professornana (professornana) wrote,

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UNprogram redux

It occurred to me while I was driving home from the grocery store the other day (since College Girl is home, this is a trip I am making every couple of days), that I have neglected to mention a very essential component of the UNprogram: the librarian and the library. There have been hints in my Twitter feed and at the Nerdy Book Club blog all week (see Linda Urban's brilliant post here: The post was followed by some folks tweeting in lamentation that they had no library or librarian at their school.

Obviously, this is a topic near and dear to me as I work in the Department of Library Science at Sam Houston State University (GO BEARKATS!) and have been on faculty there for more than 20 years. I know the research (Keith Curry Lance) that has been replicated more than a dozen times in different states that shows that the presence of a certified librarian with an adequate collection means higher test scores (and though I do not think test scores are the reason for libraries and librarians, it is an awfully good reason in this test-crazed environment). So, why the paucitu of librarians and libraries? It's all about the Benjamins, of course. Some experts point to campus-based decision making where on individual campuses the decisions were made to hire literacy coaches (and is many schools test coaches) rather than fund a librarian. After all, parent volunteers coul.d check books in and out of the library, right? How hard could that be? Kids can be taught to shelve. Problem solved.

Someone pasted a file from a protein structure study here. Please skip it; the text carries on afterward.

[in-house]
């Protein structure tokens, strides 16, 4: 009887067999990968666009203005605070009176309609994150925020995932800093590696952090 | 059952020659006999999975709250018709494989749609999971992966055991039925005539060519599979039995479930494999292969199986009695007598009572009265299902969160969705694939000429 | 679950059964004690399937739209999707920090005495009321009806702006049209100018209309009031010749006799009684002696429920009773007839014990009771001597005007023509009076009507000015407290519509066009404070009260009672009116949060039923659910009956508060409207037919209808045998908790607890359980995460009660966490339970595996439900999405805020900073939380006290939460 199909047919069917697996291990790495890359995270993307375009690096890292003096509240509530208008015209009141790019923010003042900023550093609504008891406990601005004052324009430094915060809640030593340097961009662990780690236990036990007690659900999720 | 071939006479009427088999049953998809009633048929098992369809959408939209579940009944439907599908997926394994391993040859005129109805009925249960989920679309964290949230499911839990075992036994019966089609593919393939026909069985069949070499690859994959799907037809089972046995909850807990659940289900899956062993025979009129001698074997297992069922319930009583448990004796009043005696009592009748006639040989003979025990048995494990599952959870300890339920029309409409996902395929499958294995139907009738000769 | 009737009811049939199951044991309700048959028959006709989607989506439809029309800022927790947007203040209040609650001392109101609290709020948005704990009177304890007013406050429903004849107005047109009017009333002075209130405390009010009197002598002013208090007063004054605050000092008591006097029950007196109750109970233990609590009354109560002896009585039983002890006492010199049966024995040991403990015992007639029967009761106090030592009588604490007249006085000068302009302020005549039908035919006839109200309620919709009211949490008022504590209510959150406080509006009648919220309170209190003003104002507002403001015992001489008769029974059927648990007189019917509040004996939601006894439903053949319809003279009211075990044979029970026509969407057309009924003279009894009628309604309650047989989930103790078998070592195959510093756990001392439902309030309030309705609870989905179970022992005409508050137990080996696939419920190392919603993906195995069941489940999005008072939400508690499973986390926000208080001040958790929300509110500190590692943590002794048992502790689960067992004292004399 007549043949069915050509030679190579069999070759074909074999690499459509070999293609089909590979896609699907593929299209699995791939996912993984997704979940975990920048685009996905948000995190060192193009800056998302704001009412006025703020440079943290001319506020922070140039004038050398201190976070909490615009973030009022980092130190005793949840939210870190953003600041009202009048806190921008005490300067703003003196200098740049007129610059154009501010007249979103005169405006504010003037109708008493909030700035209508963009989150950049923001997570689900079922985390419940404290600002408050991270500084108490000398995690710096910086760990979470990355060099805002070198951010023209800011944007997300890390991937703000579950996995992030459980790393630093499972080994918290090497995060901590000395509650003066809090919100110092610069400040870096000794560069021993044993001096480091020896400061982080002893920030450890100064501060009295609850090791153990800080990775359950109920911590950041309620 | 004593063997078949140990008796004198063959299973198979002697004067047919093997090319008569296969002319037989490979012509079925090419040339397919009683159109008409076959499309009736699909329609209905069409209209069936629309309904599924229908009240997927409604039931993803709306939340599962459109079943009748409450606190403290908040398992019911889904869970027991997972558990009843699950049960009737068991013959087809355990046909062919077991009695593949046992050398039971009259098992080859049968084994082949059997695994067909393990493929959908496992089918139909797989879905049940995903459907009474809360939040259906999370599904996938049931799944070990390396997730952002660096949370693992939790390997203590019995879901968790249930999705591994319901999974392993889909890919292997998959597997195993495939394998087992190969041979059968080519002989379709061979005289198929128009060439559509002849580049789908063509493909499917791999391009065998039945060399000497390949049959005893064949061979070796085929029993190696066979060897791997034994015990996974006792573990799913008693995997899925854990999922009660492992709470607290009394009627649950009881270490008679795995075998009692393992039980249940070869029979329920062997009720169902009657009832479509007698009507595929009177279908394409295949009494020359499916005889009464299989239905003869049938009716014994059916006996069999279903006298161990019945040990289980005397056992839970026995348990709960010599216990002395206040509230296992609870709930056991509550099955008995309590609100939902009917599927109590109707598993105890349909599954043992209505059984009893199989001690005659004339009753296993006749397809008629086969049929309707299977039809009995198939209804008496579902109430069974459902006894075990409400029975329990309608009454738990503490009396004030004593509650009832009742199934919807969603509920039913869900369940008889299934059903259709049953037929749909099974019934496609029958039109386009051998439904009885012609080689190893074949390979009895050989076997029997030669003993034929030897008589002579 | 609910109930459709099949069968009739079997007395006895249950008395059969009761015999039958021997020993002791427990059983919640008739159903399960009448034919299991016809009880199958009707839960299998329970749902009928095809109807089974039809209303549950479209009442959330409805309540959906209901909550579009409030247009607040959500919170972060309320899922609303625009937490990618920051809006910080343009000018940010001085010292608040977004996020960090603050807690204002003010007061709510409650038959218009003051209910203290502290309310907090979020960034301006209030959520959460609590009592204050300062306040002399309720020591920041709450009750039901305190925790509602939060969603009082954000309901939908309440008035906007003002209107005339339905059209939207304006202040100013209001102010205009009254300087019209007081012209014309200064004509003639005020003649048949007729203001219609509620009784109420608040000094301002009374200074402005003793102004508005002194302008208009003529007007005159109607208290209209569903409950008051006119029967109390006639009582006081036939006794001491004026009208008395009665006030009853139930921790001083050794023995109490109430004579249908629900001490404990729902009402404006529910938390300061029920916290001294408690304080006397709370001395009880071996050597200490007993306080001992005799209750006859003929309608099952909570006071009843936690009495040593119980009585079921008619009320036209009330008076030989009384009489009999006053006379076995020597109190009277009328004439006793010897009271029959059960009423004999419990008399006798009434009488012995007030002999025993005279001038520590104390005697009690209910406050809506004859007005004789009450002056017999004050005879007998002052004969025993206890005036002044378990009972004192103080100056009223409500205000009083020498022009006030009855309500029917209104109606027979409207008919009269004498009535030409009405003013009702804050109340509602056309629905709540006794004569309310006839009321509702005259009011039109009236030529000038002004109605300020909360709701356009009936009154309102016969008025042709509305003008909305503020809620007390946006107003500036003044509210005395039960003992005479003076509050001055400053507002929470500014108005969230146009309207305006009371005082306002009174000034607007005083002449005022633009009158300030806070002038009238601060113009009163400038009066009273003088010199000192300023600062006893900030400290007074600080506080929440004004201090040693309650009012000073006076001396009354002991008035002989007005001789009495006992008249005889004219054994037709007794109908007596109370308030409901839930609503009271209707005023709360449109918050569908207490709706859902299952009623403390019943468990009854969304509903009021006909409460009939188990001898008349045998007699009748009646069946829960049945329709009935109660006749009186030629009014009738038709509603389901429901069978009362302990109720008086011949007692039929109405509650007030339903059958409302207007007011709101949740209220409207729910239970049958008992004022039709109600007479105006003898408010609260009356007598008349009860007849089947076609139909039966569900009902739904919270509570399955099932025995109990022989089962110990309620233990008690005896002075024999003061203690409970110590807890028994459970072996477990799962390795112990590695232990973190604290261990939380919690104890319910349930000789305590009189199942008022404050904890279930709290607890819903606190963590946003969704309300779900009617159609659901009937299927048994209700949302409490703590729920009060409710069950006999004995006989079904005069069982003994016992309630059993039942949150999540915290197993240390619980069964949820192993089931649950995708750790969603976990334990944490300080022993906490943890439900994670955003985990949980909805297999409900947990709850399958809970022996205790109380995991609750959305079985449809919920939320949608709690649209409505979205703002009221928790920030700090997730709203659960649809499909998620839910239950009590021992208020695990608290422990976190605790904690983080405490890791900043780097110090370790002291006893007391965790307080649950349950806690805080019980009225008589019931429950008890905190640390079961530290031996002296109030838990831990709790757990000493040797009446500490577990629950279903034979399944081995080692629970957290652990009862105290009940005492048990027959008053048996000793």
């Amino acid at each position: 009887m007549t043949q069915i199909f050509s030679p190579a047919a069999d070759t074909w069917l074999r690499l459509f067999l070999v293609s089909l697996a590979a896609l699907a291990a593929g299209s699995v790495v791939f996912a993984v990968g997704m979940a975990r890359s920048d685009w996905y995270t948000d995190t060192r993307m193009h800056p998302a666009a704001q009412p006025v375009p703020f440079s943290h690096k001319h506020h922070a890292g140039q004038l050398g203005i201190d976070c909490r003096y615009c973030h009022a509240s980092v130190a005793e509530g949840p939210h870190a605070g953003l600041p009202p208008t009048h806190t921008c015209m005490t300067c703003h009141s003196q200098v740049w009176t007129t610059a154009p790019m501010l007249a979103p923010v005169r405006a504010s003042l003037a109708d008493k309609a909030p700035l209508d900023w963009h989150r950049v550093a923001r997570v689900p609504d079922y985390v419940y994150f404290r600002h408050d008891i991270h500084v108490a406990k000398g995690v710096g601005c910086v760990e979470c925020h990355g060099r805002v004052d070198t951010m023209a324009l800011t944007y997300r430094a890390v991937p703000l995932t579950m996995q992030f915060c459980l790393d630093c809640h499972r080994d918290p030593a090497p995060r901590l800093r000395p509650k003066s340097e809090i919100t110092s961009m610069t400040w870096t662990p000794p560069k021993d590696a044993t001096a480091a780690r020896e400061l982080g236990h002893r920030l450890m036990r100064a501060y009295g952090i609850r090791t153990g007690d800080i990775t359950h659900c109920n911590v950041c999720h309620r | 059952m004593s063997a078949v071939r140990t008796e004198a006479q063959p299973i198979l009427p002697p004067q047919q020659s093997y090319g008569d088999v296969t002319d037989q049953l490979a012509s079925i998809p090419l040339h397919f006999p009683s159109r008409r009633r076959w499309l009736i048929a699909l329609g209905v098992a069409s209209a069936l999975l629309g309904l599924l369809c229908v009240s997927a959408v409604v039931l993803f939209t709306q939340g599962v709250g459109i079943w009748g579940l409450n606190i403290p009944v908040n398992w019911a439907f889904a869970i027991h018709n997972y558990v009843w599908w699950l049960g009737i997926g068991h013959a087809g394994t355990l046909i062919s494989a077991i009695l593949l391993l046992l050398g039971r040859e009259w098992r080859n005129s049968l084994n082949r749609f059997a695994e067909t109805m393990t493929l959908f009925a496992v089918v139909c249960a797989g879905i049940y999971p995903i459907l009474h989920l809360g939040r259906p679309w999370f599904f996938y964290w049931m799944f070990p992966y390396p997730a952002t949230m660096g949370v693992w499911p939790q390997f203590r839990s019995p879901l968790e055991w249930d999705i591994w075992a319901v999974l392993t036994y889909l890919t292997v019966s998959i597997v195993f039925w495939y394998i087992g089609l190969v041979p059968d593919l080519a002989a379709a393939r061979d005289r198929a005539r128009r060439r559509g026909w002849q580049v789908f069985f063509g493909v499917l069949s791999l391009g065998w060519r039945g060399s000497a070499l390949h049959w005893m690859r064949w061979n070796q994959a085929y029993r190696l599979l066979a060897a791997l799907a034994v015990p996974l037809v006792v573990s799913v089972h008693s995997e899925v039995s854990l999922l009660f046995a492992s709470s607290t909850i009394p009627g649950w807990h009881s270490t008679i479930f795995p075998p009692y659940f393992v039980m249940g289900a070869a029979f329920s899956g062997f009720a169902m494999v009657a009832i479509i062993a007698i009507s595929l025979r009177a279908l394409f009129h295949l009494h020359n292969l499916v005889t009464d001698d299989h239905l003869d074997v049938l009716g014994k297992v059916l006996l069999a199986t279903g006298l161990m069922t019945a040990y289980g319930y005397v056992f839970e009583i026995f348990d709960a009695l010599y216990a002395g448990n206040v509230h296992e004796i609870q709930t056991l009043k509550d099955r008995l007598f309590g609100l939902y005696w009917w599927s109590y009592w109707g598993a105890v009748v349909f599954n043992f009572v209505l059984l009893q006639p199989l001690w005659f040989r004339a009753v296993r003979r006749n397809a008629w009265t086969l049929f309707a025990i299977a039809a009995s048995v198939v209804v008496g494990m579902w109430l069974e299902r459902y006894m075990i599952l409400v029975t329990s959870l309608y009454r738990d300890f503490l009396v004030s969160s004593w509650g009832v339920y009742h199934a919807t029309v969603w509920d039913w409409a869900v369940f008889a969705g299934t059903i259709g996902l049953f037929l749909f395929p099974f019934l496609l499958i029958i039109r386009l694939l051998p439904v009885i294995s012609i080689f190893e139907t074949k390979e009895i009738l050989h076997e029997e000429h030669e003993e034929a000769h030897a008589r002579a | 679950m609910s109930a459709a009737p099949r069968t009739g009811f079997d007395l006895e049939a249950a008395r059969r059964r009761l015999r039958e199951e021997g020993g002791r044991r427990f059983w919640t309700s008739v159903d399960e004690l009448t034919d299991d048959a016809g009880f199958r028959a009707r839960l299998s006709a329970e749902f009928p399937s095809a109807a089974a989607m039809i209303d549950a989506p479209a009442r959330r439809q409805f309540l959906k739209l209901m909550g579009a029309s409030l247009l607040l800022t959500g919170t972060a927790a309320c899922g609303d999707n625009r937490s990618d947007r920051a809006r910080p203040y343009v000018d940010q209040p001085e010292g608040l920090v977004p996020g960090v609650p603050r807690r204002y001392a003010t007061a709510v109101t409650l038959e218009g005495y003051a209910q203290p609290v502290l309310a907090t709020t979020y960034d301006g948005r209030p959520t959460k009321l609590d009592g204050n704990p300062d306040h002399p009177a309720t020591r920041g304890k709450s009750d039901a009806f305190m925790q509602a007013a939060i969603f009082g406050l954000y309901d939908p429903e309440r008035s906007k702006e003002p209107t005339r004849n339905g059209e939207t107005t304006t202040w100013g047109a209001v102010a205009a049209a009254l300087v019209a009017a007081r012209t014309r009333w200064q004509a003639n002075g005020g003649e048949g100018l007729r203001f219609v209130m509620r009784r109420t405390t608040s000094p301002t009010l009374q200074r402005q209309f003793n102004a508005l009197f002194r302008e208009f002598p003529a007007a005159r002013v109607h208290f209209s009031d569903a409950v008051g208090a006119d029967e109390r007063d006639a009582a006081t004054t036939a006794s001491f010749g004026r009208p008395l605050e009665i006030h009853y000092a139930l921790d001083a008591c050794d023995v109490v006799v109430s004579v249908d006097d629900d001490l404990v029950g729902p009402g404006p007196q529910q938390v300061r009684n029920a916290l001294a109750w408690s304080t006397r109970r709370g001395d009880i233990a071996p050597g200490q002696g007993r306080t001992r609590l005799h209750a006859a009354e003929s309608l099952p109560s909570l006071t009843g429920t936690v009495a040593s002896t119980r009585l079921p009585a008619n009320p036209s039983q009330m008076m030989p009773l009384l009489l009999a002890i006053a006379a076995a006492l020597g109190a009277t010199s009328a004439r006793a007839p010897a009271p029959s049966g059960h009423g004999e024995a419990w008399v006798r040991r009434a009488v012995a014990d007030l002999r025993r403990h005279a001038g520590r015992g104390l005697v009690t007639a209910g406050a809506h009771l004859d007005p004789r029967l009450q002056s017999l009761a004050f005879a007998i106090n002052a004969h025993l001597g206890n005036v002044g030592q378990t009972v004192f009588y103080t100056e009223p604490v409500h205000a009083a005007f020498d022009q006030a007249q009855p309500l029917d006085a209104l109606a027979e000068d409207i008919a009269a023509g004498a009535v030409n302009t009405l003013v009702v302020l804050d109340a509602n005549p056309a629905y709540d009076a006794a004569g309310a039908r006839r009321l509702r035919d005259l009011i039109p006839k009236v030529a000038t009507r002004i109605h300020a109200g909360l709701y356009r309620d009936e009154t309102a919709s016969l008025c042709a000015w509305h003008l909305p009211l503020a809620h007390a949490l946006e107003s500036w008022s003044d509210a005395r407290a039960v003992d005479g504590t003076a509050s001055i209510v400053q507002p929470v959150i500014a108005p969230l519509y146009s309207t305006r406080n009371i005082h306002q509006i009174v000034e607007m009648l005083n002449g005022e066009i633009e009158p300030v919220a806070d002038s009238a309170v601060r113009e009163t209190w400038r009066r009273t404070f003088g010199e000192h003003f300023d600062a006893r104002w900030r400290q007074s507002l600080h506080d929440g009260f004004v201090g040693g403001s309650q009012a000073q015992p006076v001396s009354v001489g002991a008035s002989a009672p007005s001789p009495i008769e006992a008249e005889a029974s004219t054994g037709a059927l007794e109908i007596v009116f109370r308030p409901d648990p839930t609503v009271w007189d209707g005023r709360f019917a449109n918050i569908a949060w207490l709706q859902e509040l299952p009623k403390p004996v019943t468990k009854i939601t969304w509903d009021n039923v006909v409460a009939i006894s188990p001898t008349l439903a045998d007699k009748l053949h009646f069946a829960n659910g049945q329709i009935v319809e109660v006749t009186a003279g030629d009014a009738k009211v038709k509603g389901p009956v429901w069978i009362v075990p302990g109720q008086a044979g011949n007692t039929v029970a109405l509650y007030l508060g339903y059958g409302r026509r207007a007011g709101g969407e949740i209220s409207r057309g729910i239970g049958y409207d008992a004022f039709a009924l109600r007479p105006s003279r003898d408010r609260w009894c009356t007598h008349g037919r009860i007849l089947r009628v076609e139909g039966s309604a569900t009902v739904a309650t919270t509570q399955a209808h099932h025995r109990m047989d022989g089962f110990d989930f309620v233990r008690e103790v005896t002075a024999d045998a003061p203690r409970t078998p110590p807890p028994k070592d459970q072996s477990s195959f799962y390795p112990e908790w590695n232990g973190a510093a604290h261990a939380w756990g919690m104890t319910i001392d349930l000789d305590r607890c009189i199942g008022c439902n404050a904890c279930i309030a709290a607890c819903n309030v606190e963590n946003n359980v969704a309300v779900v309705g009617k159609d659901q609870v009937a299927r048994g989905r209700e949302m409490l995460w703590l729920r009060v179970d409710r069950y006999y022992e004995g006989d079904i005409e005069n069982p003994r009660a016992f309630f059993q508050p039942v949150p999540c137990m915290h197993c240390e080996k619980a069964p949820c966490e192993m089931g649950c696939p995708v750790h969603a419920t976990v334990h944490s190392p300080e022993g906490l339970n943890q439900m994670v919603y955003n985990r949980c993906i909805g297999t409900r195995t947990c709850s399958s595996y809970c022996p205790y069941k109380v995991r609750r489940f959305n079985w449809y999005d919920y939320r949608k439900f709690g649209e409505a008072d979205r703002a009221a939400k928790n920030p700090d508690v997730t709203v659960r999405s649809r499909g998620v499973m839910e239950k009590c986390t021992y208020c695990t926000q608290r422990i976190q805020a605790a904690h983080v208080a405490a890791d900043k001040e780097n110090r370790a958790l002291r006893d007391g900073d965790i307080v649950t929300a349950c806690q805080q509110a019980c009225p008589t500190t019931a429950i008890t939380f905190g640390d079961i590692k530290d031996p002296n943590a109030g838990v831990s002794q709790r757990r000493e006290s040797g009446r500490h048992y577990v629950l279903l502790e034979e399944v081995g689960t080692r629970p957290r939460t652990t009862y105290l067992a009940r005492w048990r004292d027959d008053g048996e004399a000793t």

If all a librarian did was check books in and out and shelve them, I suppose this solution is OK. But the work of the librarian (and I am talking school librarians here, but public librarians do more than checking in and out and shelving, too) is not so simple. Take a look at the coursework required for an MLS (you can look at our program here: This is the coursework and still does not account for all librarians do in the course of a single day. Add to this the fact that many librarians are also tech staff and textbook accountants and hall monitors and babysitters (during their "free" period), and I hope you will see there is much more to the job.

OK, I have ranted long enough. Here is what a terrific librarian can do for kids to help them become lifelong readers:

1. booktalks
2. displays
3. reader's advisory
4. collection development
5. collaboration with classroom teachers
6. be yet another model of reading and writing and literacy

There is more, but you get the idea, right? During this holiday season, I wish you good libraries and librarians to manage them.
Tags: librarians, libraries, unprogram
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